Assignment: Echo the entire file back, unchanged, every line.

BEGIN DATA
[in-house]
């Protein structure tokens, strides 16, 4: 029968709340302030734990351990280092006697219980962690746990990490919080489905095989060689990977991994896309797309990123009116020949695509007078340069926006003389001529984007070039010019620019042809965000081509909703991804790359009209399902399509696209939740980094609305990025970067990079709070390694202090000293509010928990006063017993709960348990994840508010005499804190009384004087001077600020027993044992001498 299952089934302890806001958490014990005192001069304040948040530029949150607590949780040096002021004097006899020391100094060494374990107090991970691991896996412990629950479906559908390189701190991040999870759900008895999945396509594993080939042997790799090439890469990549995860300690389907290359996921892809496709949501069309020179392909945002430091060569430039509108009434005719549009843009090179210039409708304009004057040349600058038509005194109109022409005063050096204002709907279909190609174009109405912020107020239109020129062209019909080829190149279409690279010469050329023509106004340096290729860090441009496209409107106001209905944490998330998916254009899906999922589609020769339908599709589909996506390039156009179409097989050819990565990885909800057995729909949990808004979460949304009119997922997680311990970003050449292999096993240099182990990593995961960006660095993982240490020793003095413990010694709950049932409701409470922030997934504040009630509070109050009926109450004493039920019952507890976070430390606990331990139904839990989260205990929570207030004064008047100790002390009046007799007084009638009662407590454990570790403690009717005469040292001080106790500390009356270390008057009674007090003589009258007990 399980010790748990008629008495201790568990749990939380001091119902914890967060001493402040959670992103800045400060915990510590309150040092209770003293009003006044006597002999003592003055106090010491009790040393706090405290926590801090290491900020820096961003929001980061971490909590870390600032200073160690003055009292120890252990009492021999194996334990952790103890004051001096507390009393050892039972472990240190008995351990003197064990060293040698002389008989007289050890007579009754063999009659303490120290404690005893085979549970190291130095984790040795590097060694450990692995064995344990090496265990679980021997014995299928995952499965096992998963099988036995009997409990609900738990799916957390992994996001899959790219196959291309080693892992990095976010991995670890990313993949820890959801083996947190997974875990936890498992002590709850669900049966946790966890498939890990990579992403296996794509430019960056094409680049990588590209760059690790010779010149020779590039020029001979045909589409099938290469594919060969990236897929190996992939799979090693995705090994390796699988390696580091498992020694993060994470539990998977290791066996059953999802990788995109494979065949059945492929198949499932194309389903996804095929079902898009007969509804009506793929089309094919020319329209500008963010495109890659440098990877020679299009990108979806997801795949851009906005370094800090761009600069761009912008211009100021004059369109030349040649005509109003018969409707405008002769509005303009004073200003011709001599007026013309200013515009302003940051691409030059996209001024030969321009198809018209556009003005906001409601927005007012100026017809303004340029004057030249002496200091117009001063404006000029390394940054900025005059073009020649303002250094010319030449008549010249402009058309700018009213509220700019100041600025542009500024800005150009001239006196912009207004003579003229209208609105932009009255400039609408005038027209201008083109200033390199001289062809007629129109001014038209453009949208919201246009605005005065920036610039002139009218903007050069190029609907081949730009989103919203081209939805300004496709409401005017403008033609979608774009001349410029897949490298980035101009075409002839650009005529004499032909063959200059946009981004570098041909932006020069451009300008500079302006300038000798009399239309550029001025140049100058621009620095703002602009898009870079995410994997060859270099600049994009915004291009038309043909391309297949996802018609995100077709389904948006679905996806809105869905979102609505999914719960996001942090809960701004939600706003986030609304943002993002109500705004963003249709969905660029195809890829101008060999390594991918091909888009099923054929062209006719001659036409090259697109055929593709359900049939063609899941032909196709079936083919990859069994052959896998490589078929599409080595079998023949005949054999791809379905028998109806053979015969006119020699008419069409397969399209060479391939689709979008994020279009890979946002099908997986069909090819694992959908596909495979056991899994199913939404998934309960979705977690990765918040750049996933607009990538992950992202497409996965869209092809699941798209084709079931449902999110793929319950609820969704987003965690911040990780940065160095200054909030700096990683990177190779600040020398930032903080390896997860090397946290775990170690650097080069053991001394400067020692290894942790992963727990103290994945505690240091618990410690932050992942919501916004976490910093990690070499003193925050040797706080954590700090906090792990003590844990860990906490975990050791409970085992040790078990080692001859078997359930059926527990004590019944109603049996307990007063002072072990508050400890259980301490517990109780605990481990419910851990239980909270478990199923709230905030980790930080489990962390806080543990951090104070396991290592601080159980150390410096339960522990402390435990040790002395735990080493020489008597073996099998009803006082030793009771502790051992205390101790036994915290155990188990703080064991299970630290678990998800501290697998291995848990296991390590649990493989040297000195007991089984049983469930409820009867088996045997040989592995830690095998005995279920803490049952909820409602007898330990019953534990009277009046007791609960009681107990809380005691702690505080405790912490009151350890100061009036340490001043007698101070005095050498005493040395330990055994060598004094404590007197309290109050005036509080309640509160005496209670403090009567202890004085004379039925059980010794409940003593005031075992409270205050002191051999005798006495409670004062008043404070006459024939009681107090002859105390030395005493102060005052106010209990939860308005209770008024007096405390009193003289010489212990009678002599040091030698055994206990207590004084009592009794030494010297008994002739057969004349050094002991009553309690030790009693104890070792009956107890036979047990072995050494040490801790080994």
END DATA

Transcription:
[in-house]
């Protein structure tokens, strides 16, 4: 029968709340302030734990351990280092006697219980962690746990990490919080489905095989060689990977991994896309797309990123009116020949695509007078340069926006003389001529984007070039010019620019042809965000081509909703991804790359009209399902399509696209939740980094609305990025970067990079709070390694202090000293509010928990006063017993709960348990994840508010005499804190009384004087001077600020027993044992001498 299952089934302890806001958490014990005192001069304040948040530029949150607590949780040096002021004097006899020391100094060494374990107090991970691991896996412990629950479906559908390189701190991040999870759900008895999945396509594993080939042997790799090439890469990549995860300690389907290359996921892809496709949501069309020179392909945002430091060569430039509108009434005719549009843009090179210039409708304009004057040349600058038509005194109109022409005063050096204002709907279909190609174009109405912020107020239109020129062209019909080829190149279409690279010469050329023509106004340096290729860090441009496209409107106001209905944490998330998916254009899906999922589609020769339908599709589909996506390039156009179409097989050819990565990885909800057995729909949990808004979460949304009119997922997680311990970003050449292999096993240099182990990593995961960006660095993982240490020793003095413990010694709950049932409701409470922030997934504040009630509070109050009926109450004493039920019952507890976070430390606990331990139904839990989260205990929570207030004064008047100790002390009046007799007084009638009662407590454990570790403690009717005469040292001080106790500390009356270390008057009674007090003589009258007990 399980010790748990008629008495201790568990749990939380001091119902914890967060001493402040959670992103800045400060915990510590309150040092209770003293009003006044006597002999003592003055106090010491009790040393706090405290926590801090290491900020820096961003929001980061971490909590870390600032200073160690003055009292120890252990009492021999194996334990952790103890004051001096507390009393050892039972472990240190008995351990003197064990060293040698002389008989007289050890007579009754063999009659303490120290404690005893085979549970190291130095984790040795590097060694450990692995064995344990090496265990679980021997014995299928995952499965096992998963099988036995009997409990609900738990799916957390992994996001899959790219196959291309080693892992990095976010991995670890990313993949820890959801083996947190997974875990936890498992002590709850669900049966946790966890498939890990990579992403296996794509430019960056094409680049990588590209760059690790010779010149020779590039020029001979045909589409099938290469594919060969990236897929190996992939799979090693995705090994390796699988390696580091498992020694993060994470539990998977290791066996059953999802990788995109494979065949059945492929198949499932194309389903996804095929079902898009007969509804009506793929089309094919020319329209500008963010495109890659440098990877020679299009990108979806997801795949851009906005370094800090761009600069761009912008211009100021004059369109030349040649005509109003018969409707405008002769509005303009004073200003011709001599007026013309200013515009302003940051691409030059996209001024030969321009198809018209556009003005906001409601927005007012100026017809303004340029004057030249002496200091117009001063404006000029390394940054900025005059073009020649303002250094010319030449008549010249402009058309700018009213509220700019100041600025542009500024800005150009001239006196912009207004003579003229209208609105932009009255400039609408005038027209201008083109200033390199001289062809007629129109001014038209453009949208919201246009605005005065920036610039002139009218903007050069190029609907081949730009989103919203081209939805300004496709409401005017403008033609979608774009001349410029897949490298980035101009075409002839650009005529004499032909063959200059946009981004570098041909932006020069451009300008500079302006300038000798009399239309550029001025140049100058621009620095703002602009898009870079995410994997060859270099600049994009915004291009038309043909391309297949996802018609995100077709389904948006679905996806809105869905979102609505999914719960996001942090809960701004939600706003986030609304943002993002109500705004963003249709969905660029195809890829101008060999390594991918091909888009099923054929062209006719001659036409090259697109055929593709359900049939063609899941032909196709079936083919990859069994052959896998490589078929599409080595079998023949005949054999791809379905028998109806053979015969006119020699008419069409397969399209060479391939689709979008994020279009890979946002099908997986069909090819694992959908596909495979056991899994199913939404998934309960979705977690990765918040750049996933607009990538992950992202497409996965869209092809699941798209084709079931449902999110793929319950609820969704987003965690911040990780940065160095200054909030700096990683990177190779600040020398930032903080390896997860090397946290775990170690650097080069053991001394400067020692290894942790992963727990103290994945505690240091618990410690932050992942919501916004976490910093990690070499003193925050040797706080954590700090906090792990003590844990860990906490975990050791409970085992040790078990080692001859078997359930059926527990004590019944109603049996307990007063002072072990508050400890259980301490517990109780605990481990419910851990239980909270478990199923709230905030980790930080489990962390806080543990951090104070396991290592601080159980150390410096339960522990402390435990040790002395735990080493020489008597073996099998009803006082030793009771502790051992205390101790036994915290155990188990703080064991299970630290678990998800501290697998291995848990296991390590649990493989040297000195007991089984049983469930409820009867088996045997040989592995830690095998005995279920803490049952909820409602007898330990019953534990009277009046007791609960009681107990809380005691702690505080405790912490009151350890100061009036340490001043007698101070005095050498005493040395330990055994060598004094404590007197309290109050005036509080309640509160005496209670403090009567202890004085004379039925059980010794409940003593005031075992409270205050002191051999005798006495409670004062008043404070006459024939009681107090002859105390030395005493102060005052106010209990939860308005209770008024007096405390009193003289010489212990009678002599040091030698055994206990207590004084009592009794030494010297008994002739057969004349050094002991009553309690030790009693104890070792009956107890036979047990072995050494040490801790080994």